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A History of Arguing on the Internet

Here is something few people know about me: If I don't keep myself in check, I will very easily lose hours and hours arguing with people on the internet. I know this is a common compulsion. Many have probably followed an internet thread, maybe on Reddit or a forum or even YouTube and have suddenly found themselves refreshing every hour to see if their idiot opponent has replied. Because every opponent is an idiot -- not merely someone with a different opinion, or world view, or values, but a flat out tried and true idiot. This is what happens in the anonymous theater of the internet.

I probably started arguing on the internet sometime around middle school in the late 90's and boy, was I good at it. Not good in the sense that I put out well reasoned points and was understood while being understanding. I mean that I was a massive, relentless jerk until I "won" -- meaning, the other person grew tired and stopped replying, which is the only win condition in these sort of things.

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Delivery Systems

I was hanging out for a couple of hours on Turntable FM, racking up invisible approval points awarded to me by anonymous cutesy avatars when I realized how my music consumption game was constantly changing. Turntable FM is just one method of interacting with similarly minded music fans and, I found out, discovering new songs. I get this question a lot: How do you find new music? More and more, it has come about through the dozens of music social media sites.

That's something big for me that's changed right under my nose. I forget a lot about how quickly things change, because my generation came into being at the tail end of analog technology, and we're conditioned to believe that things had always been this fast paced. We're the ones that got to see pre-paid plastic Nokia-bricks become widespread and then give way to touch screen iPods. It's not just that the old ways are dying, it's that the new ways have a increasingly shorter lifespan, and it's most evident to me when it comes to each new social music craze.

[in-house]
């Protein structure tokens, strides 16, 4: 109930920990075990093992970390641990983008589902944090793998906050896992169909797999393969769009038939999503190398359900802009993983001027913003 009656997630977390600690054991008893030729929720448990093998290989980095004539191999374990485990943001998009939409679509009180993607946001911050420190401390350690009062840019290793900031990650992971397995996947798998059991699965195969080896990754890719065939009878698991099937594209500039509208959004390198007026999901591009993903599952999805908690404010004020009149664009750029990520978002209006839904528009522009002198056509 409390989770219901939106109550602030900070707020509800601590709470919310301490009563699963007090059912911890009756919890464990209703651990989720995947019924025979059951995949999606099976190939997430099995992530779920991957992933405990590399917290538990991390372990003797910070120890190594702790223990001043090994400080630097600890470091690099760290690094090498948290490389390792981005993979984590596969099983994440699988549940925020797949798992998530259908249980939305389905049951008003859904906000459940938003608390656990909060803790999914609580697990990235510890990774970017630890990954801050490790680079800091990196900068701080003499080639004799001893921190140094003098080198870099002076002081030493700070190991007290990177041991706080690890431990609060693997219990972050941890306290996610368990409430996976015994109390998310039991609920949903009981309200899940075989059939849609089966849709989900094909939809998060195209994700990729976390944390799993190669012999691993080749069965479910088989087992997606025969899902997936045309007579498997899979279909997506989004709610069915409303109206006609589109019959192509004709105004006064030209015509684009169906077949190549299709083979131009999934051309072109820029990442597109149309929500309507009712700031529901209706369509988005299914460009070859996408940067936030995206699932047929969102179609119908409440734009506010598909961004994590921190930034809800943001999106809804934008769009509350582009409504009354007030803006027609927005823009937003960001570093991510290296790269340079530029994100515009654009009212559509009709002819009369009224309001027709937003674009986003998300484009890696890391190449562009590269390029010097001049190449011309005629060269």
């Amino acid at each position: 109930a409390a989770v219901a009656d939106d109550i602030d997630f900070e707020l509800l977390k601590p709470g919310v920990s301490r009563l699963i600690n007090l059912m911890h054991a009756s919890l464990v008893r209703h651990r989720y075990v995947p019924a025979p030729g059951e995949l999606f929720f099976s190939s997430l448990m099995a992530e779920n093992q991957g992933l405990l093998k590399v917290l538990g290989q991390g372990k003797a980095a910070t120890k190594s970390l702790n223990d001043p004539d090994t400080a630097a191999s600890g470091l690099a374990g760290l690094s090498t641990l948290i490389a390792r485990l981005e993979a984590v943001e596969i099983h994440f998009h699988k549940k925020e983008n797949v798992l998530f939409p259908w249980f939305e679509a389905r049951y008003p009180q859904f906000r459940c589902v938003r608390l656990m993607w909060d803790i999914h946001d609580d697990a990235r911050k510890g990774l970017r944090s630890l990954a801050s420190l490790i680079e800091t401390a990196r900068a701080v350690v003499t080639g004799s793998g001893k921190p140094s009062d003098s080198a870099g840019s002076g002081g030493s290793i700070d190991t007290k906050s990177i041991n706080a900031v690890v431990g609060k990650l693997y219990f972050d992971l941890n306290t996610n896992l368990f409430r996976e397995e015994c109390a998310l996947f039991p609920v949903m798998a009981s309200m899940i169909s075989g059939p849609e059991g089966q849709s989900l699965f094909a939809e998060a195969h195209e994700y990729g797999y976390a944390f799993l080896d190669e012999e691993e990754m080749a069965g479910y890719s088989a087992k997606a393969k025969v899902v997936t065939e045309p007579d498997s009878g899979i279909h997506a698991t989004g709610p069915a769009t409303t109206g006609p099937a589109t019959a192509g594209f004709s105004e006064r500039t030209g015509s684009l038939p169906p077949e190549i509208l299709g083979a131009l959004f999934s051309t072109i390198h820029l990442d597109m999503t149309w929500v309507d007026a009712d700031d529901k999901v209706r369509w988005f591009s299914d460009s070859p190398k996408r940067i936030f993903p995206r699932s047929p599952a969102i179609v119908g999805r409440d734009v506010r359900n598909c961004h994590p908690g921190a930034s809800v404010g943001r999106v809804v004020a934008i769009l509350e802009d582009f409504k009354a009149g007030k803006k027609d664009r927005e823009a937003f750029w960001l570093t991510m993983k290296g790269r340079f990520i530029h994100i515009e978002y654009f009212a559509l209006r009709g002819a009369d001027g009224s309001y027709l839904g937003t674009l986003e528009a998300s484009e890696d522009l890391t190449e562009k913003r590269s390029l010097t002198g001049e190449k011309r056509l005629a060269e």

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Jetpack Future

I am listening as I write, to poet John Berryman talk about Anna Karenina in a 1967 interview on YouTube. He died by way of horrific, dramatic suicide in 1972 (bridge, missed water) but when I click out of this tab, I can see him in grainy black and white footage in a small box that measures 5 inches by 4 inches. He has a thick, scholarly beard that I wouldn't have imagined on him, and he moves a lot when he talks. When he recites a piece, he fidgets and turns enough to remind me of Michael J. Fox.

He speaks with a incisive forcefulness; not loud, just very sternly. He seems to emphasize every hard sound, even hitting the silence of line breaks with steel stops. It's weird to watch old footage on YouTube, the contrast of the black-speckled film and the clean Web 2.0 layout. Nothing makes me feel like I'm living in the future more than meaningful, old, archival footage easily pulled up and squirted into my brain.

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Essay | Superconnected

I think at how history will look back on us a lot, and the only thing I'm sure of is that my generation is the internet generation, and somehow that feels more world-changing and significant than the roaring 20's, or the hippie 60's. It's not just a new way to spend time, or a place where you can look at videos of dogs riding skateboards (although it is that too and we should never forget the contribution of animals doing human things on YouTube.) It's the expansion of the mind in a greater context. A dissenting opinion is a few clicks away. But it also so much bigger with the realization, like the top of your skull opening, that the world is so goddamn full of so many people. It is the first glimpse at the vastness and variety of the human experience, and we are growing up with that with every kilobyte.

That's what the internet is to me. It's the access into the greater world, into the subcultures that were once kept in secret club houses, and into the subsubcultures that divide them. It is the spread of ideas - the good, enlightening ones and the awful, horrific ones that make you lose hope in the human spirit. But it's human all the same, we just take a shot of the terrible and chase it with the good.

I know it's been a defining part of my life. I feel pretty privileged to be able to be part of the generation that can be the first to say that. I came upon the internet at the unusually young age of 9 -- 1996, just as the internet blew that dot com bubble out of a soapy plastic hoop.